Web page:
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The effect of violent crime on economic mobility

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  • Sharkey, Patrick
  • Torrats-Espinosa, Gerard

Abstract

Recent evidence has found substantial geographic variation in the level of upward economic mobility across US states, metropolitan areas, commuting zones, and counties. However, minimal progress has been made in identifying the key mechanisms that help explain why some urban areas have low rates of upward mobility while others have rates of upward mobility that resemble the most mobile nations in the developed world. In this article we focus attention on one specific dimension of urban areas, the level of violent crime. Using longitudinal data and an array of empirical approaches, we find strong evidence that the level of violent crime in a county has a causal effect on the level of upward economic mobility among individuals raised in families at the 25th percentile of the income distribution. We find that a one standard deviation decline in violent crime as experienced during late adolescence increases the expected income rank in adulthood by at least 2 points. Similarly, a one standard deviation decline in the murder rate increases the expected income rank by roughly 1.5 points. These effect sizes are statistically and economically significant. Although we are limited in our capacity to provide evidence on the mechanisms explaining the link between crime and mobility, we present suggestive results showing that the decline in the violent crime rate reduced the prevalence of high school dropouts at the county level between 1990 and 2010.

Suggested Citation

  • Sharkey, Patrick & Torrats-Espinosa, Gerard, 2017. "The effect of violent crime on economic mobility," Journal of Urban Economics, Elsevier, vol. 102(C), pages 22-33.
  • Handle: RePEc:eee:juecon:v:102:y:2017:i:c:p:22-33
    DOI: 10.1016/j.jue.2017.07.001
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    References listed on IDEAS

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    Cited by:

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    2. Muñoz, Ercio, 2021. "Does it Matter Where You Grow up? Childhood Exposure Effects in Latin America and the Caribbean," Research Department working papers 1843, CAF Development Bank Of Latinamerica.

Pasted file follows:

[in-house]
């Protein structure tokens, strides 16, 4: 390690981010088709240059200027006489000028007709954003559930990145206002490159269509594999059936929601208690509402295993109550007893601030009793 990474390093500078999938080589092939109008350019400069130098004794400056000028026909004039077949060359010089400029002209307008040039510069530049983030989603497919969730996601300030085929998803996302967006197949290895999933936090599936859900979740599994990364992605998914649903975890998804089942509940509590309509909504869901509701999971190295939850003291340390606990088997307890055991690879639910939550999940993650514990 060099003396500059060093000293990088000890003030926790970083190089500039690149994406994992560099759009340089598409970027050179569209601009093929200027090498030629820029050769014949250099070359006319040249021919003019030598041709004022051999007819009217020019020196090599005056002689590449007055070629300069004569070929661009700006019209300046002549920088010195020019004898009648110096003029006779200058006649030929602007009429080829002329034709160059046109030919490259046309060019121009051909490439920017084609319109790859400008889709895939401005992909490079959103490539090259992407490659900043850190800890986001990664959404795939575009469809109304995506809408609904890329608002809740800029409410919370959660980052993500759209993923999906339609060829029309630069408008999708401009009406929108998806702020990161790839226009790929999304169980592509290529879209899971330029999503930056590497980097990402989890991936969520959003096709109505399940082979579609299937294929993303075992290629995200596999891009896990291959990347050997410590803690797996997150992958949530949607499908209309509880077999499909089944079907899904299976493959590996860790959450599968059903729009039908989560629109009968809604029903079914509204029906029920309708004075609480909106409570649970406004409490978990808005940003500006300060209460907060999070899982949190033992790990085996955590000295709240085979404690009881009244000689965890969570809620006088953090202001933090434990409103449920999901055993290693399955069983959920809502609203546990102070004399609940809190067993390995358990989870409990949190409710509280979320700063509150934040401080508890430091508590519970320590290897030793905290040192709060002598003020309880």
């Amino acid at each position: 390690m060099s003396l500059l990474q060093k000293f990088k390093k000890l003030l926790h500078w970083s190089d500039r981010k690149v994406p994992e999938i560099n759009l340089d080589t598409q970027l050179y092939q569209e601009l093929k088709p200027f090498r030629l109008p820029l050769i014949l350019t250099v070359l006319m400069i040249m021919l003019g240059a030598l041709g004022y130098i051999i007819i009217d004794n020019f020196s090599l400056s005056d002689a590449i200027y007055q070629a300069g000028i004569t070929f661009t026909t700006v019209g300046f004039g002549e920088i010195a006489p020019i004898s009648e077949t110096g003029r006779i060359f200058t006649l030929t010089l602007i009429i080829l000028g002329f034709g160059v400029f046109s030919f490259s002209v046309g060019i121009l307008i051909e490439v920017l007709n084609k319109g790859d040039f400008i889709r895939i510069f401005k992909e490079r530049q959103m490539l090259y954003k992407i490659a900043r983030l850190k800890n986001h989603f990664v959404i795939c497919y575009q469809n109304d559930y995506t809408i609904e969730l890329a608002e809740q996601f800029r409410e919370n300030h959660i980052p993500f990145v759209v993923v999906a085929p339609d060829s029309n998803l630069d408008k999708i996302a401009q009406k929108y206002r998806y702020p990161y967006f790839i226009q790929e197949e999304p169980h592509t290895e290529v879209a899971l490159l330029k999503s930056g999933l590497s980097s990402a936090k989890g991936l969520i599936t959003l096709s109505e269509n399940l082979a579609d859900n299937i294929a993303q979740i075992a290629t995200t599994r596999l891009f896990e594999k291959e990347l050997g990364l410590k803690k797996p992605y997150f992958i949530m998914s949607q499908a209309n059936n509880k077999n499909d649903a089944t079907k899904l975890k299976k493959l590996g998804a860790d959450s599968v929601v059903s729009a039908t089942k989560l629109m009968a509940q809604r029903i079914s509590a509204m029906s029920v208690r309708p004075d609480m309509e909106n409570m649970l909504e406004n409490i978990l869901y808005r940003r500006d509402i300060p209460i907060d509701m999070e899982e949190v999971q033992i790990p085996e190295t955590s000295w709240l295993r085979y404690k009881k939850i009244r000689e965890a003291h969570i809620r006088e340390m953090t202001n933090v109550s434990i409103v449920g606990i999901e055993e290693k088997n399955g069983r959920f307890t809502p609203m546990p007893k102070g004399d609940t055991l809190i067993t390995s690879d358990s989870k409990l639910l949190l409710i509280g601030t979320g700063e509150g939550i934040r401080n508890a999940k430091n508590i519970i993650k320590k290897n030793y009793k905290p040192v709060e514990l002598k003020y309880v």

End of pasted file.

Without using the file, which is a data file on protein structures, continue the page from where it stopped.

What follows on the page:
3. O'Brien, Rourke L. & Neman, Tiffany & Rudolph, Kara & Casey, Joan & Venkataramani, Atheendar, 2018. "Prenatal exposure to air pollution and intergenerational economic mobility: Evidence from U.S. county birth cohorts," Social Science & Medicine, Elsevier, vol. 217(C), pages 92-96.
    4. Grossman, Daniel & Khalil, Umair, 2022. "Neighborhood crime and infant health," Journal of Urban Economics, Elsevier, vol. 130(C).
    5. Robert J Sampson, 2019. "Neighbourhood effects and beyond: Explaining the paradoxes of inequality in the changing American metropolis," Urban Studies, Urban Studies Journal Limited, vol. 56(1), pages 3-32, January.
    6. Aaronson, Daniel & Faber, Jacob & Hartley, Daniel & Mazumder, Bhashkar & Sharkey, Patrick, 2021. "The long-run effects of the 1930s HOLC “redlining” maps on place-based measures of economic opportunity and socioeconomic success," Regional Science and Urban Economics, Elsevier, vol. 86(C).
    7. Clemens, Michael A., 2021. "Violence, development, and migration waves: Evidence from Central American child migrant apprehensions," Journal of Urban Economics, Elsevier, vol. 124(C).
    8. Hennig, Jan-Luca, 2021. "Labor Market Polarization and Intergenerational Mobility: Theory and Evidence," VfS Annual Conference 2021 (Virtual Conference): Climate Economics 242353, Verein für Socialpolitik / German Economic Association.
    9. Handy, Christopher & Shester, Katharine, 2020. "Accounting for Changes in Intergenerational Mobility," MPRA Paper 102425, University Library of Munich, Germany.
    10. Gerard Torrats-Espinosa, 2020. "Crime and Inequality in Academic Achievement Across School Districts in the United States," Demography, Springer;Population Association of America (PAA), vol. 57(1), pages 123-145, February.
    11. Eriksen, Jesper & Munk, Martin D., 2020. "The geography of intergenerational mobility — Danish evidence," Economics Letters, Elsevier, vol. 189(C).
    12. Cavit Baran & Eric Chyn & Bryan A. Stuart, 2022. "The Great Migration and Educational Opportunity," Upjohn Working Papers 22-367, W.E. Upjohn Institute for Employment Research.
    13. Dale T. Manning & Jesse Burkhardt, 2022. "The local effects of federal law enforcement policies: Evidence from sanctuary jurisdictions and crime," Contemporary Economic Policy, Western Economic Association International, vol. 40(3), pages 423-438, July.
    14. Tong, Lijing & Wu, Bin & Zhang, Min, 2022. "Do auditors’ early-life socioeconomic opportunities improve audit quality? Evidence from China," The British Accounting Review, Elsevier, vol. 54(2).

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    More about this item

    Keywords

    Economic mobility; Violent crime; Instrumental variables;
    All these keywords.

    JEL classification:

    • D63 - Microeconomics - - Welfare Economics - - - Equity, Justice, Inequality, and Other Normative Criteria and Measurement
    • K42 - Law and Economics - - Legal Procedure, the Legal System, and Illegal Behavior - - - Illegal Behavior and the Enforcement of Law
    • C36 - Mathematical and Quantitative Methods - - Multiple or Simultaneous Equation Models; Multiple Variables - - - Instrumental Variables (IV) Estimation

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